The retail landscape is changing drastically. Do you remember the video store? Only 250 video stores remained In the Benelux in 2018. That is one-tenth of the total number of video stores in 2008. In February, the bankruptcy of Intertoys took The Netherlands by surprise, while in Belgium commotion arose concerning BNP Paribas Fortis’ announcement to close several branches. In 2018, there were 5133 bank branches in Belgium, which is a 38% decrease compared to 2008, but still 5 times more per capita than in the Netherlands.The food market seems to completely dodge this trend. In the Netherlands, the number of supermarkets grew by 3.2% to 6,000 in the period between 2008 and 2017. The total number of food stores increased by 1.5% to 19,000 during this period (Source: CBS).In Belgium, the number of self-service supermarkets decreased slightly (Source: Nielsen, F1, F2, HD, F3 superettes). However, we have seen an upward trend the past few years. The top 5 retailers continue to open new supermarkets. AH and Jumbo have an eye on Flanders and both expressed the ambition to reach the number of 100 stores.
The apparently innocent statement by Wouter Kolk: “I do not think we will have more than 1000 stores in the Netherlands in the future” (Source: Financieel Dagblad of 12 December 2018) – can be considered as a prelude of what is to come . Although many think that transformation will skip the food sector, we believe that all companies should prepare themselves for a future with far less physical stores.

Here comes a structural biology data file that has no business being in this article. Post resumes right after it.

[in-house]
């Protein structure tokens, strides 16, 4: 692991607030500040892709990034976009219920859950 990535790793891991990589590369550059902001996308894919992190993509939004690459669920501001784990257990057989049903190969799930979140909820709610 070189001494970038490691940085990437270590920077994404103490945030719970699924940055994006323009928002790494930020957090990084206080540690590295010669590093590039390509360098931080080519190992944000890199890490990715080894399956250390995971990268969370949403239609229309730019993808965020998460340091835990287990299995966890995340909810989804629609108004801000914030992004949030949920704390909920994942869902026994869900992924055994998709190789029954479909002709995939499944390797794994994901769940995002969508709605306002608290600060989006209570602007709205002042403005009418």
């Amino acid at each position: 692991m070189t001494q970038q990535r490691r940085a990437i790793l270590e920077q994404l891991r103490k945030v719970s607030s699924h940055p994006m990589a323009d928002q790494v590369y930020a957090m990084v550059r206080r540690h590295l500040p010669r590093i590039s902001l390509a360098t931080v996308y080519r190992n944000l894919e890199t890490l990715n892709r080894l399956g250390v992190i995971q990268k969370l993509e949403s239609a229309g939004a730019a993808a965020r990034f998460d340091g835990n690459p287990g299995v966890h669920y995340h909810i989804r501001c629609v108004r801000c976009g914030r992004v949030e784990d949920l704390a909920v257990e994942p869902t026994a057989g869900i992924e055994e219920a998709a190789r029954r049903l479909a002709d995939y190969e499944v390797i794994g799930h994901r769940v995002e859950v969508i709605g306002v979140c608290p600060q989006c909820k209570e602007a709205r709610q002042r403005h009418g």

The evolution of store functions.
There is a broad consensus that the primary function of supermarkets and food retailers should evolve towards shopping experience. Supplementary shopping (so-called top-up purchases), such as fresh products or forgotten items, as well as impulse purchases, will certainly continue to play a role. Given the growing consumer demand for convenience, speed and efficiency, convenience shopping is bound to increase.
Retailers encourage grocery collection (pick-up shopping). It allows them to continue using their existing retail park, while collection costs are paid for by the consumer. A large proportion of consumers, mainly millennials, consider home-delivered groceries as the ultimate convenience (if they are delivered at a suitable moment). In addition, for millennials, free delivery services are self-evident. Retailers in fashion and in the non-food sector have set these practices as a standard for e-commerce. Even returns are free. No wonder that the consumer finds this normal.